• So you're saying that a good chunk of your enjoyment comes from illegal use of the PSP. Not commenting on the morality of ROMS here, simply stating the fact that much of what you enjoy on the PSP is there illegally.

      Personally (again, while everyone's sharing), I tried the PSP a few times at a friend's house. My thumb hurt after about 20 minutes, the control stick is iffy for me, and it's positively gigantic, requiring a shell to protect its screen. Not to mention battery life that's abysmal (3-4 hours on UM
      • by Pojut (1027544)
        Actually no, the roms were just what I touched on the most because I figured it was the feature most people would be interested...there is actually a rather large library of free homebrew games developed for the PSP, as well as numerous useful utilities...enabling homebrew on it also enables the decoding of various other video codecs, rather than being stuck with MP4 and AVC. Ditto for sound formats, and ditto for music players/movie players.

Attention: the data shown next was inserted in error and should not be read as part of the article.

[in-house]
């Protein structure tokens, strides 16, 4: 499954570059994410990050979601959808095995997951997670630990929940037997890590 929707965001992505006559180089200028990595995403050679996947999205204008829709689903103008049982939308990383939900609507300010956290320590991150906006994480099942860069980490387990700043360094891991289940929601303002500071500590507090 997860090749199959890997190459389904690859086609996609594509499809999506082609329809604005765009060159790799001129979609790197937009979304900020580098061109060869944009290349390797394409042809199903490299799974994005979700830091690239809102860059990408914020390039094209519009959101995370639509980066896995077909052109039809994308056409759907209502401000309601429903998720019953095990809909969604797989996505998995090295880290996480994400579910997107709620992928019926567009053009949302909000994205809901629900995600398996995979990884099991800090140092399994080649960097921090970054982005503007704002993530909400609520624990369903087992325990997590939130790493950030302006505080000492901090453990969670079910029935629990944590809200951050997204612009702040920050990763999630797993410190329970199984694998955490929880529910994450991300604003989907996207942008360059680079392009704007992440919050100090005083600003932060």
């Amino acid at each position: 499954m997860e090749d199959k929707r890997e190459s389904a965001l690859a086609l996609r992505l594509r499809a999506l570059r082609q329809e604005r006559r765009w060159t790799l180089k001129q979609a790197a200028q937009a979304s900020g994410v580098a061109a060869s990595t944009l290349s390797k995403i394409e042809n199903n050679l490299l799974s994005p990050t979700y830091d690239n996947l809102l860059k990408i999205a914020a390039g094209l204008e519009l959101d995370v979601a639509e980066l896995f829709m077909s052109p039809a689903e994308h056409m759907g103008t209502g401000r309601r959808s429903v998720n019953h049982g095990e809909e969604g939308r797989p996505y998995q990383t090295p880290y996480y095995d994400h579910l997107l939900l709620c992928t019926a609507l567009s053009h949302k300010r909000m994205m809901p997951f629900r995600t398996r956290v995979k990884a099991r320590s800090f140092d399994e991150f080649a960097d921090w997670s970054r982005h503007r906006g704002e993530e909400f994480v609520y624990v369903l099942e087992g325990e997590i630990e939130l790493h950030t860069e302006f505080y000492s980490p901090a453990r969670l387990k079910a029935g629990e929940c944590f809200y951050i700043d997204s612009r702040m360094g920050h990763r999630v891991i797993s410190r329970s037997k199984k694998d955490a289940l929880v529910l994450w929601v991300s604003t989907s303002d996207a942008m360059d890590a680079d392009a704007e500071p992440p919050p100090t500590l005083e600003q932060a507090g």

Homebrew games, for example, include a port of Doom. It comes wi
        • As far as a remote control for my home theater goes, in a market where programmable remotes can reach the four digit mark, the PSP is actually rather inexpensive in that regard ;-)
          Yikes! I guess there was a reason I stopped looking into home theater builds a while back. Figures like that require either I rebuild Enron and plunder it like it's 1999 or win several jackpots.

          Interesting. Looks like the PSP might actually be a useful portable computer.... once you've freed it from Sony's shackles.
          • by Pojut (1027544)
            Kinda...there are numerous homebrew programs for it that enable PDA-type function, although typing on it is quite a chore and the internet browser "just" works...haven't really looked at internet homebrew stuff for it...hmm...I wouldn't call it a replacement for a full-blown PDA, but if all you need is something to keep track of a simple schedule and your contacts, it works quite well:-)